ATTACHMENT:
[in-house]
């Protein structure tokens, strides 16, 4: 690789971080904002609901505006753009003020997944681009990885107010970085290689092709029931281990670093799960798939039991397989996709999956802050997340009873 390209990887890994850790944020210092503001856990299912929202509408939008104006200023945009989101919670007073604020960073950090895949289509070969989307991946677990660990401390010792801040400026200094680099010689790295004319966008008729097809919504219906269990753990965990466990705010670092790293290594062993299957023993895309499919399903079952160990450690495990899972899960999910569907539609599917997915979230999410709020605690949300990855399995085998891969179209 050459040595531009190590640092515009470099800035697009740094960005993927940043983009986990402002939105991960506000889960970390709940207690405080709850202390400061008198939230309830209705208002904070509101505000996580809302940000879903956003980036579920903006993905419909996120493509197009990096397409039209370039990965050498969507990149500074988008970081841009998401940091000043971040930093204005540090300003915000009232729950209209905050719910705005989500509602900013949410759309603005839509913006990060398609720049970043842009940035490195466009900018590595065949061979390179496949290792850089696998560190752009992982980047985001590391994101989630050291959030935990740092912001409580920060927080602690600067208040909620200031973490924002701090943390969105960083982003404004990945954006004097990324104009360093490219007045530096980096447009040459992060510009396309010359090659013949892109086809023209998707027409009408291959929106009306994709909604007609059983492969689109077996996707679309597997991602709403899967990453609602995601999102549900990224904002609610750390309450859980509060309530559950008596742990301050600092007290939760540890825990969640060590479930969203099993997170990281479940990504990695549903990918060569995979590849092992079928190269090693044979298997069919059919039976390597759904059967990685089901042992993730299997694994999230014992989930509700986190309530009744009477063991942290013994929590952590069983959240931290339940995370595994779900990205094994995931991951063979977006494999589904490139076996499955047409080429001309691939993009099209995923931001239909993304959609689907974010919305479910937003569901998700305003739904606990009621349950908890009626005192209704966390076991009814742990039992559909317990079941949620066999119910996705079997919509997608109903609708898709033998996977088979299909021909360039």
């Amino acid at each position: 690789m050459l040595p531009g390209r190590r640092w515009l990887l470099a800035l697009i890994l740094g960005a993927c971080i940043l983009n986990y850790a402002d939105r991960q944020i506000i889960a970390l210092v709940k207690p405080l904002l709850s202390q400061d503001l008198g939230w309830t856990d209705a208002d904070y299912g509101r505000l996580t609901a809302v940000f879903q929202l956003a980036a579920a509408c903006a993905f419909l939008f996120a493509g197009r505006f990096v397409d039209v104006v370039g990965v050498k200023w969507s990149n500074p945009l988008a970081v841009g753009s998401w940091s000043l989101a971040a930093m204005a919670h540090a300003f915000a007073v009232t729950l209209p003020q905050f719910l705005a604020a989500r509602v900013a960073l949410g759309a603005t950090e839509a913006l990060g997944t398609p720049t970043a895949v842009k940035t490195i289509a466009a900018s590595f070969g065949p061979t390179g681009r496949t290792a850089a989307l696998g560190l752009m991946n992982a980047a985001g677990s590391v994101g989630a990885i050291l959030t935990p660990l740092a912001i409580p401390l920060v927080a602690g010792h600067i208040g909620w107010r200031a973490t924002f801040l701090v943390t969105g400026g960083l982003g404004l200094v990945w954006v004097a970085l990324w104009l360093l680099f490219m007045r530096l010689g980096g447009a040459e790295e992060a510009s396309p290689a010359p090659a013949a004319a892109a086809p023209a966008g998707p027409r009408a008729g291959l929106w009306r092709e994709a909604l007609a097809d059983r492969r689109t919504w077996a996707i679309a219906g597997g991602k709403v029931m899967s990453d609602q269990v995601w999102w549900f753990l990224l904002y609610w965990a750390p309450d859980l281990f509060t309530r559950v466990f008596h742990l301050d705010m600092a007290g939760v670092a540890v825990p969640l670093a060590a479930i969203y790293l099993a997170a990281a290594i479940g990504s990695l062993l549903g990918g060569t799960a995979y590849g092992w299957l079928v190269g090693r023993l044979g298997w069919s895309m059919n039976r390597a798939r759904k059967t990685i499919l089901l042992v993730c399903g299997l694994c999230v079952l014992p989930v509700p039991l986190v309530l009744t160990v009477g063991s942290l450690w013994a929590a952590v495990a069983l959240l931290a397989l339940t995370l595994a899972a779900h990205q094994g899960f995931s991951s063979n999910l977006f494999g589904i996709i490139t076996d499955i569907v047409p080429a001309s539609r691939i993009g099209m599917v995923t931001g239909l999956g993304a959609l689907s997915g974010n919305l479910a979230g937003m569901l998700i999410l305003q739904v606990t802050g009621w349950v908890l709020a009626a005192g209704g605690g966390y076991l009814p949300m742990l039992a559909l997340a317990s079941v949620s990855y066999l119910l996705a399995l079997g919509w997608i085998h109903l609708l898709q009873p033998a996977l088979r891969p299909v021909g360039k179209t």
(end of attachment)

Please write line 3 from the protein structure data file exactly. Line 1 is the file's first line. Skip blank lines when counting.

């Amino acid at each position: 690789m050459l040595p531009g390209r190590r640092w515009l990887l470099a800035l697009i890994l740094g960005a993927c971080i940043l983009n986990y850790a402002d939105r991960q944020i506000i889960a970390l210092v709940k207690p405080l904002l709850s202390q400061d503001l008198g939230w309830t856990d209705a208002d904070y299912g509101r505000l996580t609901a809302v940000f879903q929202l956003a980036a579920a509408c903006a993905f419909l939008f996120a493509g197009r505006f990096v397409d039209v104006v370039g990965v050498k200023w969507s990149n500074p945009l988008a970081v841009g753009s998401w940091s000043l989101a971040a930093m204005a919670h540090a300003f915000a007073v009232t729950l209209p003020q905050f719910l705005a604020a989500r509602v900013a960073l949410g759309a603005t950090e839509a913006l990060g997944t398609p720049t970043a895949v842009k940035t490195i289509a466009a900018s590595f070969g065949p061979t390179g681009r496949t290792a850089a989307l696998g560190l752009m991946n992982a980047a985001g677990s590391v994101g989630a990885i050291l959030t935990p660990l740092a912001i409580p401390l920060v927080a602690g010792h600067i208040g909620w107010r200031a973490t924002f801040l701090v943390t969105g400026g960083l982003g404004l200094v990945w954006v004097a970085l990324w104009l360093l680099f490219m007045r530096l010689g980096g447009a040459e790295e992060a510009s396309p290689a010359p090659a013949a004319a892109a086809p023209a966008g998707p027409r009408a008729g291959l929106w009306r092709e994709a909604l007609a097809d059983r492969r689109t919504w077996a996707i679309a219906g597997g991602k709403v029931m899967s990453d609602q269990v995601w999102w549900f753990l990224l904002y609610w965990a750390p309450d859980l281990f509060t309530r559950v466990f008596h742990l301050d705010m600092a007290g939760v670092a540890v825990p969640l670093a060590a479930i969203y790293l099993a997170a990281a290594i479940g990504s990695l062993l549903g990918g060569t799960a995979y590849g092992w299957l079928v190269g090693r023993l044979g298997w069919s895309m059919n039976r390597a798939r759904k059967t990685i499919l089901l042992v993730c399903g299997l694994c999230v079952l014992p989930v509700p039991l986190v309530l009744t160990v009477g063991s942290l450690w013994a929590a952590v495990a069983l959240l931290a397989l339940t995370l595994a899972a779900h990205q094994g899960f995931s991951s063979n999910l977006f494999g589904i996709i490139t076996d499955i569907v047409p080429a001309s539609r691939i993009g099209m599917v995923t931001g239909l999956g993304a959609l689907s997915g974010n919305l479910a979230g937003m569901l998700i999410l305003q739904v606990t802050g009621w349950v908890l709020a009626a005192g209704g605690g966390y076991l009814p949300m742990l039992a559909l997340a317990s079941v949620s990855y066999l119910l996705a399995l079997g919509w997608i085998h109903l609708l898709q009873p033998a996977l088979r891969p299909v021909g360039k179209t």